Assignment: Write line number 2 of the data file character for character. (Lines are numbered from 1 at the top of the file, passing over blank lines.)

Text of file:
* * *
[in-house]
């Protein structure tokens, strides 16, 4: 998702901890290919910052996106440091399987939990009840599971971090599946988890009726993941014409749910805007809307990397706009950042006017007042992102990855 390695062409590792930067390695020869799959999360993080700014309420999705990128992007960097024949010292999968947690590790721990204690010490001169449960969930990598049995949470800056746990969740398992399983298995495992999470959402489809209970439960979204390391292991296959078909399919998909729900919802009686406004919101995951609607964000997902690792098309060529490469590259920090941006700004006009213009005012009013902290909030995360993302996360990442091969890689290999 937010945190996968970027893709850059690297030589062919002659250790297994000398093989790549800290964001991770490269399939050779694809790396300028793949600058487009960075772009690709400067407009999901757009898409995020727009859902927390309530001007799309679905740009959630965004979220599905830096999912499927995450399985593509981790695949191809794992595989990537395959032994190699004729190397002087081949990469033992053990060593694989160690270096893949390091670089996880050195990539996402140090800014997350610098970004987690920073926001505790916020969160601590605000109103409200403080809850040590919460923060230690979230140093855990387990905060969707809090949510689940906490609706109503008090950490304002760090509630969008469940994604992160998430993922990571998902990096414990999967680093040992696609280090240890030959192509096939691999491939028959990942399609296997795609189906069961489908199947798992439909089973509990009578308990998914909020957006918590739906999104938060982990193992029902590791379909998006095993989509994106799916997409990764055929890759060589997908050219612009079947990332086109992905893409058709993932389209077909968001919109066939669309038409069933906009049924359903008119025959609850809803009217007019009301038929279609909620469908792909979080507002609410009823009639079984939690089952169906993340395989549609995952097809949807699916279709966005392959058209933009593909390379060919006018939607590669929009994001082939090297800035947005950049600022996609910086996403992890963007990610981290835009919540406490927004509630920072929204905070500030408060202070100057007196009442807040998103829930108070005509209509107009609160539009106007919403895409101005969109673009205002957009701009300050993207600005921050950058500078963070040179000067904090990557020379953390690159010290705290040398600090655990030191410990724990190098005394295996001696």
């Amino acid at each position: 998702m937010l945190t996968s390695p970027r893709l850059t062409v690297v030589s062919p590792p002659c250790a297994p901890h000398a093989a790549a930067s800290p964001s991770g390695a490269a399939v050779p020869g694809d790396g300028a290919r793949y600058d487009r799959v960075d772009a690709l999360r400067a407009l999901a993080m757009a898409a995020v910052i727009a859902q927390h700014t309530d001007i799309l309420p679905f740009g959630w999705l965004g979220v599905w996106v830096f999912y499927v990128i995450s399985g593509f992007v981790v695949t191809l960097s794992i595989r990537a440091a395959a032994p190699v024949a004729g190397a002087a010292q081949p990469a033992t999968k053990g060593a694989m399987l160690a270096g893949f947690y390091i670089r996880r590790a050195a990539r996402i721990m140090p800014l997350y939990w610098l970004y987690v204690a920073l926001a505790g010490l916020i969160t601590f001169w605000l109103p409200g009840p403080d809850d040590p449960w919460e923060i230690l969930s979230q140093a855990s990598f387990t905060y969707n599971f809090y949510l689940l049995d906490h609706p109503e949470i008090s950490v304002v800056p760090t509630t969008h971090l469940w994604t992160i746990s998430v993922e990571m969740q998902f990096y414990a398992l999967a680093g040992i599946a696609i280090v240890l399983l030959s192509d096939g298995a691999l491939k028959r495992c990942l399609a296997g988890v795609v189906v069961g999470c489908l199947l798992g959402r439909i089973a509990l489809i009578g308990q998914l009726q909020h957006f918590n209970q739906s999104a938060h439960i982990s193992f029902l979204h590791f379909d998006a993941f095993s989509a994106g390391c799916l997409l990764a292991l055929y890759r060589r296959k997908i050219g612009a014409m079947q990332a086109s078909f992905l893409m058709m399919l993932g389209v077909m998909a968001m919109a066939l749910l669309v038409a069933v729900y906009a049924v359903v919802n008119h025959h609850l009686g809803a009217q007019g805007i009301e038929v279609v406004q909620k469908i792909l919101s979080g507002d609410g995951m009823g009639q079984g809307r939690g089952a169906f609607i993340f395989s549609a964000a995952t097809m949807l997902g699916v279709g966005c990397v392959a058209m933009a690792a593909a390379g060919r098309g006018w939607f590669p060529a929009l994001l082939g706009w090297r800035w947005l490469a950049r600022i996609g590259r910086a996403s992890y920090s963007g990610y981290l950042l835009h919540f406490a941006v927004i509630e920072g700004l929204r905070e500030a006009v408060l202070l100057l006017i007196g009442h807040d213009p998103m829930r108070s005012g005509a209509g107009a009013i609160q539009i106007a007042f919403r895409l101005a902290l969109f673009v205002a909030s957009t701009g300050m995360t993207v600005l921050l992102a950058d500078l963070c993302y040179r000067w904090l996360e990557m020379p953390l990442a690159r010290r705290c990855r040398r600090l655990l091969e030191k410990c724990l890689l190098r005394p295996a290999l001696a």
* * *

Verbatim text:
């Protein structure tokens, strides 16, 4: 998702901890290919910052996106440091399987939990009840599971971090599946988890009726993941014409749910805007809307990397706009950042006017007042992102990855 390695062409590792930067390695020869799959999360993080700014309420999705990128992007960097024949010292999968947690590790721990204690010490001169449960969930990598049995949470800056746990969740398992399983298995495992999470959402489809209970439960979204390391292991296959078909399919998909729900919802009686406004919101995951609607964000997902690792098309060529490469590259920090941006700004006009213009005012009013902290909030995360993302996360990442091969890689290999 937010945190996968970027893709850059690297030589062919002659250790297994000398093989790549800290964001991770490269399939050779694809790396300028793949600058487009960075772009690709400067407009999901757009898409995020727009859902927390309530001007799309679905740009959630965004979220599905830096999912499927995450399985593509981790695949191809794992595989990537395959032994190699004729190397002087081949990469033992053990060593694989160690270096893949390091670089996880050195990539996402140090800014997350610098970004987690920073926001505790916020969160601590605000109103409200403080809850040590919460923060230690979230140093855990387990905060969707809090949510689940906490609706109503008090950490304002760090509630969008469940994604992160998430993922990571998902990096414990999967680093040992696609280090240890030959192509096939691999491939028959990942399609296997795609189906069961489908199947798992439909089973509990009578308990998914909020957006918590739906999104938060982990193992029902590791379909998006095993989509994106799916997409990764055929890759060589997908050219612009079947990332086109992905893409058709993932389209077909968001919109066939669309038409069933906009049924359903008119025959609850809803009217007019009301038929279609909620469908792909979080507002609410009823009639079984939690089952169906993340395989549609995952097809949807699916279709966005392959058209933009593909390379060919006018939607590669929009994001082939090297800035947005950049600022996609910086996403992890963007990610981290835009919540406490927004509630920072929204905070500030408060202070100057007196009442807040998103829930108070005509209509107009609160539009106007919403895409101005969109673009205002957009701009300050993207600005921050950058500078963070040179000067904090990557020379953390690159010290705290040398600090655990030191410990724990190098005394295996001696």